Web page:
VOWs prove useful to buyers searching for new homes
Brokerage firms are getting into the digital game themselves, creating a “virtual office Web site” or VOW.
These are sites operated by brokers that enable clients to search for most of the available properties in a particular market, not just the firm’s exclusive listings, according to the New York Times.
While brokers have mixed feelings about whether these sites are worth the investment, the emergence of the VOW is yet another sign that once tightly guarded listing information has finally been set free in New York.
Dollar value of citywide sales climbs from Q1 to Q2 as seasons change, but sales activity slips 4 percent below one year earlier
She who hesitates hardly is lost
Mildred Furiya bought her townhouse in Brooklyn for $16,000 in 1966 with a cash gift from her father. Now she plans to list the dwelling for approximately $1.895 million.
A sale at that price would represent an 11,744 percent increase over 45 years — or an annual return of about 11 percent, says the New York Times.
Numbers cruncher says he’s bullish on Manhattan
Manhattan just doesn’t behave like the rest of the country Continue reading
The city’s Department of Housing Preservation and Development (HPD) is once again advertising a lottery for New York State residents to be placed on a waiting list for a two-bedroom apartment on Manhattan’s Upper West Side.
The co-op’s purchase price is only $26,376 with carrying charges of $357 to $688, depending on the number of dependents. Continue reading
Weakness emerges in Manhattan market during first quarter
Reports issued today showed price declines as much as 23 percent from the same time last year, according to the New York Times.
One of the reports, prepared by the Miller Samuel appraisal firm, had the median sale price down by 9.9 percent to $782,071. According to that document, a new index of sales that have yet to close recorded a 7.1 percent increase over the same time last year, suggesting an upswing in the current quarter.
Explanations for the dip included the artificial bump caused last year by the federal homebuyer tax credit and a boost this year in the sales of co-ops, which are generally less expensive than condos, as the result of a crimp in condo inventory.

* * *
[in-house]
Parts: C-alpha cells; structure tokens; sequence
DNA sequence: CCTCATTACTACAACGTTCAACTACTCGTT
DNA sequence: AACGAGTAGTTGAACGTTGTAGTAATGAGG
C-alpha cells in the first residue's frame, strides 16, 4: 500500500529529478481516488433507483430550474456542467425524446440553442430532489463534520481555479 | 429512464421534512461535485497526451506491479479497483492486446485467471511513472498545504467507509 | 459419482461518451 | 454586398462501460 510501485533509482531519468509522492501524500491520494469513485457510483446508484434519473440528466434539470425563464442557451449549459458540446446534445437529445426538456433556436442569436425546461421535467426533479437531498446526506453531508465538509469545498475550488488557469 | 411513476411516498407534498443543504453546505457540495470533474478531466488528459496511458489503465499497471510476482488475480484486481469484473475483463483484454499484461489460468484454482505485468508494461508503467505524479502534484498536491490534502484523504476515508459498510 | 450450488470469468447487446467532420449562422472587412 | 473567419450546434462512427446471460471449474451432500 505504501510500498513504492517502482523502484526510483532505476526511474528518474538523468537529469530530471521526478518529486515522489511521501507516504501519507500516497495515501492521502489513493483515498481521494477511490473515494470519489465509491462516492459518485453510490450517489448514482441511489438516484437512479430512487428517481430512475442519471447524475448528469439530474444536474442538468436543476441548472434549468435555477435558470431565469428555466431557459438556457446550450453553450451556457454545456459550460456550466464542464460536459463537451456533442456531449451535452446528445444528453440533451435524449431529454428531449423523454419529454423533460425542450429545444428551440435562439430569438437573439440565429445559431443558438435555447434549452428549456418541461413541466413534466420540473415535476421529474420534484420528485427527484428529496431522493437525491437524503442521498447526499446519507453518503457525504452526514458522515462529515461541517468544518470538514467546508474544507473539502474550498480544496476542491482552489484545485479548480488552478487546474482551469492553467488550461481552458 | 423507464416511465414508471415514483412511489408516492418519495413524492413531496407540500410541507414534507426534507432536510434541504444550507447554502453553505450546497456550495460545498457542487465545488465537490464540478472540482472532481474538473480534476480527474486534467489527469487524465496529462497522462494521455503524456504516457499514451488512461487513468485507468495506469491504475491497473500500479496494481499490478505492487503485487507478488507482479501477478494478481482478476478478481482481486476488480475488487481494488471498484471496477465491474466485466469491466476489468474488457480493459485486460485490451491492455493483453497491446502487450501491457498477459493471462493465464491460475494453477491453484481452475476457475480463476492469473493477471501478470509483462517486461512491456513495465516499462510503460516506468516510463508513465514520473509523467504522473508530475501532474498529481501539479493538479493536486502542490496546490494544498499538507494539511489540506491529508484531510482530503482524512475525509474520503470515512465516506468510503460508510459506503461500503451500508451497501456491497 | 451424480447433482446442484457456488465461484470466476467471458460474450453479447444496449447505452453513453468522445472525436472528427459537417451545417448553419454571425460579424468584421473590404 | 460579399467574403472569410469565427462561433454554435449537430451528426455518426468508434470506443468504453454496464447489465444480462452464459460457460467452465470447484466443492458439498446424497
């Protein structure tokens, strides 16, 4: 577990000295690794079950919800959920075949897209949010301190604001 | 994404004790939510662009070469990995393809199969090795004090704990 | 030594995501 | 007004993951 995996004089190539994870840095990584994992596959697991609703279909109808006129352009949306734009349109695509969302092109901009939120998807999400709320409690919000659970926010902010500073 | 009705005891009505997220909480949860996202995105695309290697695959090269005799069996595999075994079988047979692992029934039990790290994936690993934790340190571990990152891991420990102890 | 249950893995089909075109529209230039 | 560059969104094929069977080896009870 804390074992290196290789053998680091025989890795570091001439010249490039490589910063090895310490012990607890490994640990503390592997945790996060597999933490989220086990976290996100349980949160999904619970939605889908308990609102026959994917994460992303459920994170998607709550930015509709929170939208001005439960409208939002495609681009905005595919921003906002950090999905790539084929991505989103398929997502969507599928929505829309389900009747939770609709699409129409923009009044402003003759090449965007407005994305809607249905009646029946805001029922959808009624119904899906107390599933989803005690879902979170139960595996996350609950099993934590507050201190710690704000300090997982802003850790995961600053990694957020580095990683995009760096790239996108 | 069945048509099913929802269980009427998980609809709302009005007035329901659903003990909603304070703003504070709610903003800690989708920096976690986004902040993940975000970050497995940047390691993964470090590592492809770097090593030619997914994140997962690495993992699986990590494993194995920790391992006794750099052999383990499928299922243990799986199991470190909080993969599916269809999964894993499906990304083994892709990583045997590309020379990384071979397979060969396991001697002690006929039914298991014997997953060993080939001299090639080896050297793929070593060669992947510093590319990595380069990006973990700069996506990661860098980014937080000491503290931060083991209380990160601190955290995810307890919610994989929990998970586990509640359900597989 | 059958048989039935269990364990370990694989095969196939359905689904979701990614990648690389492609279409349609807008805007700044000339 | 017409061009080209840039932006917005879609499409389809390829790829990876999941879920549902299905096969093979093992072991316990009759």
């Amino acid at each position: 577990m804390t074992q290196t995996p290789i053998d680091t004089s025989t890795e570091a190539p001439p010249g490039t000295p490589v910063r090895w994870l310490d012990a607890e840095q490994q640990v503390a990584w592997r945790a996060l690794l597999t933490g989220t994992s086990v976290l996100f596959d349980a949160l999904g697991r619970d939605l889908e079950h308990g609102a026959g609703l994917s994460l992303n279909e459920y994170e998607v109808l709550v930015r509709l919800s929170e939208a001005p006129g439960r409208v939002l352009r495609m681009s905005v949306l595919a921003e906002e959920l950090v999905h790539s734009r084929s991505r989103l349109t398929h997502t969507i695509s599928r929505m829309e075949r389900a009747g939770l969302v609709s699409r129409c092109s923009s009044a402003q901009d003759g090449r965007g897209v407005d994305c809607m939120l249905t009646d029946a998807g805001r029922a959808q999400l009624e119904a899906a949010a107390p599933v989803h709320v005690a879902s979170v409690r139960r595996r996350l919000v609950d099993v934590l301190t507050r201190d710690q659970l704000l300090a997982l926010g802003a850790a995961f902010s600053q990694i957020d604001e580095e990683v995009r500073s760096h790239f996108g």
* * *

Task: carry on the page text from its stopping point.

As Noah Rosenblatt, a blogger, broker and data provider, points out on UrbanDigs.com, the figures on which the reports are based are flawed because of the way they are gathered.
Says he: “. . . you MUST understand that you are seeing an incomplete report with a ton of Q1 sales not yet publicly released! Especially March, whose sales will continue roll in over the course of the next 4-8 weeks. . .”
Price of studios suggests it’s a good time to buy one
The studio market has gone soft again–just as it did in the last recession, says the New York Times.
Prices have dipped to 2005 levels, making it possible to find studios in Manhattan in the $200,000s–lots of them. And they don’t all face a brick wall or involve a lengthy hike to the subway.
The average price for studios dropped to $404,326 in 2010 from a high of $500,479 in 2008.
A recent search of Manhattan listings on the Times real estate site and on Streeteasy.com found close to 200 studios available for $300,000 or less. An article about studios in The Times in 2009, before the market had bottomed out, found only a handful of studios in that price range.
The Times provides Continue reading
One-bedroom units run $13,599-$16,757 and two-bedroom apartments, $18,985. Monthly carrying charges are no more than $620 for the small units and $722 for the bigger ones.
As is the practice of the Department of Housing Preservation and Development, however, there is no clue either in the ad or on the department’s Web site just which buildings will be available. And unfortunately, I do not know the neighborhood well enough to guess.
“Chance” is the operative word in the headline.
That’s because the city’s has announced the establishment of a new lottery for the purchase of Mitchell-Lama co-ops in Manhattan for a virtual song.
According to an ad in the Times, “waiting lists are being opened” for Upper West Side apartments ranging in size from studio to two-bedroom. As is the practice of the Department of Housing Preservation and Development, however, there is no clue either in the ad or on the department’s Web site just which buildings will be available.
If you Continue reading
ALTHOUGH COMPLAINTS ARE UP 7 PERCENT, THEY’RE NOT MAKING A DENT IN BEDBUG INFESTATIONS
Statistics from the city’s Department of Housing Preservation and Development show that residential bedbug complaints in New York City climbed 7 percent during 2010, the Wall Street Journal is quoted as reporting in the Real Deal.
In 2010, there were 4,846 violations and 13,472 complaints, up from 4,811 and 12,594 in 2009. According to Louis Sorkin, an entomologist with the American Museum of Natural History, there are many more infestations than complaints.
“Tons of people that have infestations don’t say anything and, if they are in apartments, the people next door are the ones with a complaint finally,” he told the Journal. “They may not file a complaint, but they may go through the proper channels and tell the landlord or co-op board or condo owner.”
EXPERIENCE IS HARSH TEACHER FOR BUYERS IN A NEW DEVELOPMENT
“I would advise other people shopping for new condos to watch out for really low prices,” Continue reading
If you qualify for Mitchell-Lama income limits and win the waiting list lottery, you and your immediate family of five persons could live in an unspecified area of Brooklyn Heights in a three-bedroom co-op that will cost you approximately $52,000 to $61,000.
With two dependents or more, the income limits range between $40,235 and $151,750. And, no, I haven’t any idea how the requirements work or which buildings are available through the newly opened waiting lists. Continue reading